As a youngster, Erik Skramstad probably ran around with scissors. Sharp, pointy scissors.
He certainly didn’t heed his mother’s warning never to ride a bicycle without using his hands.
Just after sunrise Tuesday, he could have yelled: Look Ma — and Guinness — no hands!
For 23.25 miles.
In 59 minutes, 14 seconds.
Skramstad, a 31-year-old Mack Middle School physical science teacher from Henderson, completed 62 laps on the three-eighths-mile oval track at Las Vegas Motor Speedway to unofficially shatter the Guinness world record for longest distance cycling without hands for one hour.
The record of 15.9 miles set by Sourabh Sahni of India five years ago was eclipsed after 40 minutes, 27 seconds by Skramstad, who will submit video and witness statements to Guinness World Records for official recognition.
Upon completing the record romp, Skramstad was asked the obligatory question of athletes after winning a championship or setting a record: Erik, are you going to Disneyland?
"No," he relied. "I’m going to find a masseuse."
He won’t need a manicurist because his hands took the morning off after he used them for a couple of warm-up laps. At least those appendages weren’t sore, as he held them behind his back or in a prayer position at chin level once he crossed the starting line, never once getting close to the handle bars.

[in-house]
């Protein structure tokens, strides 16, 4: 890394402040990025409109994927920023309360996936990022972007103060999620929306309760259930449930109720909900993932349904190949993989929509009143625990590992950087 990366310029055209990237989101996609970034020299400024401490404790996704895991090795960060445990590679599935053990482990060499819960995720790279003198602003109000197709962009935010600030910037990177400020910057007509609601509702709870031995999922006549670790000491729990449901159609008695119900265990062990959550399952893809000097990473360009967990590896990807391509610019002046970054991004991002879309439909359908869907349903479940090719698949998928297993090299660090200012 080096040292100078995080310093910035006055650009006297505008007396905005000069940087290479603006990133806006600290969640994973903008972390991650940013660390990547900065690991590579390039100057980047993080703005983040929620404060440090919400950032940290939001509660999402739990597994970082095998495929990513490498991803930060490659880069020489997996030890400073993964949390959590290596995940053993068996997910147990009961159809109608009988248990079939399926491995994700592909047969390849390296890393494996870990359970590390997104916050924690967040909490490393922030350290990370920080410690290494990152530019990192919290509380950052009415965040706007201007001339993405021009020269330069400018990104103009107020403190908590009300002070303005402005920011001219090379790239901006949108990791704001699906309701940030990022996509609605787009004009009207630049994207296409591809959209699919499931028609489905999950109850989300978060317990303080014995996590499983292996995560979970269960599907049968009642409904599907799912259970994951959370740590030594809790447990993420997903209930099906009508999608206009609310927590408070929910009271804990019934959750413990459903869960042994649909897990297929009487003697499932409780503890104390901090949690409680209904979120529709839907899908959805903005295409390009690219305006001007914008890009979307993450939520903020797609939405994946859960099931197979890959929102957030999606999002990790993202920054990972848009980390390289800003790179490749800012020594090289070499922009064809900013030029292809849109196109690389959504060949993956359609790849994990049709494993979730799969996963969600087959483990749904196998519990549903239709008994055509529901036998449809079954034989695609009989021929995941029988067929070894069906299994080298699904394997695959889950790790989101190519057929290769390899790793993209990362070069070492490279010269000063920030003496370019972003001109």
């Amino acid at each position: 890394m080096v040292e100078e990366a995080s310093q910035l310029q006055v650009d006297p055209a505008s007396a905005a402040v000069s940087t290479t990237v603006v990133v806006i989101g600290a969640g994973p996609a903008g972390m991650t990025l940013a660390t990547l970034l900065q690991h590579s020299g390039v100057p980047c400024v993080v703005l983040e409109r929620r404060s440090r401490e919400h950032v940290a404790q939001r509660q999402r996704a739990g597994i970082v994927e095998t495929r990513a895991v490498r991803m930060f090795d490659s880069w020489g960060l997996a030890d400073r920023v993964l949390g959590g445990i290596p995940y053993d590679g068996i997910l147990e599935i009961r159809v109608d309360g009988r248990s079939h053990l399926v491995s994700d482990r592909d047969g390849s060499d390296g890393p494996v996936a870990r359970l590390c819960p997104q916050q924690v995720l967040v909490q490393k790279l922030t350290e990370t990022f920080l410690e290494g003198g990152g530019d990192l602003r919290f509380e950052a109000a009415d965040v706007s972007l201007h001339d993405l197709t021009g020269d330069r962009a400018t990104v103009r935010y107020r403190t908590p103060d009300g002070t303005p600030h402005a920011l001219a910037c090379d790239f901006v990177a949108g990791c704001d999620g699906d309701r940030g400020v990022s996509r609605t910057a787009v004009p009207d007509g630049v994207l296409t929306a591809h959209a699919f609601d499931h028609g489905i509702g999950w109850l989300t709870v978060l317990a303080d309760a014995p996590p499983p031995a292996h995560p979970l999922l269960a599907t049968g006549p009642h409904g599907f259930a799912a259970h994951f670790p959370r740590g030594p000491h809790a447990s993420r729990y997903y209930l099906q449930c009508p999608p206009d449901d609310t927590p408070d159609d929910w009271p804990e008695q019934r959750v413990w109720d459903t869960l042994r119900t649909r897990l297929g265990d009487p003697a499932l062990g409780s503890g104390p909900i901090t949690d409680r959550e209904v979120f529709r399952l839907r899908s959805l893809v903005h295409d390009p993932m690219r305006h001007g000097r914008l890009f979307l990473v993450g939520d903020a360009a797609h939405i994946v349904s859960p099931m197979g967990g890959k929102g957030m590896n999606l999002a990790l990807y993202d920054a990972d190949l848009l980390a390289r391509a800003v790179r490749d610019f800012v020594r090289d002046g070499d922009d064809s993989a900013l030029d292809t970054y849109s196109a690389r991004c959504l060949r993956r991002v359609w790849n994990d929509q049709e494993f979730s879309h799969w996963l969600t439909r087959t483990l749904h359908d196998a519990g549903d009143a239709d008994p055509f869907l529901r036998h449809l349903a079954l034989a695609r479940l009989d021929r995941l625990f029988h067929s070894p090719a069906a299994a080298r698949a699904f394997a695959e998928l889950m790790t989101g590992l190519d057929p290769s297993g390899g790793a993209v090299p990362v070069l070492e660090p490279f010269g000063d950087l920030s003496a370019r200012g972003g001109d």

The rest of his anatomy, however, took a beating.
"My right cheek," he moaned as he dismounted. (It wasn’t a reference to part of his face.)
"My right hamstring didn’t hurt until I stopped pedaling," he said, using his fresh right hand to help work out the cramp.
Skramstad safely maneuvered 248 left turns by using his right thigh to ever so slightly shift his weight to turn the bike.
The distance was an eye blink for Skramstad, who competes in ultra-marathon rides of up to 500 miles in 48 hours. But on those grueling rides, he gets his money’s worth out of the handlebars.
His average speed of almost 24 mph didn’t set a track record, but 100 mph race cars couldn’t top that speed if drivers were banned from using a steering wheel.
With sponsor logos on his riding togs, Skramstad looked like a race car, and his legs pumped like alloy pistons to power the first "green" speed record at the speedway.
The unsung hero of the morning was his Specialized mountain bike. The only adjustments made to the $2,000 two-wheeler were stiffening the suspension and putting extra air into the smooth tires.
The bike lacked graphite and titanium parts used by pro riders.
"It’s all aluminum. I’m a teacher; I can’t afford that wazzoo stuff."
Contact reporter Jeff Wolf at firstname.lastname@example.org or 702-383-0247.Video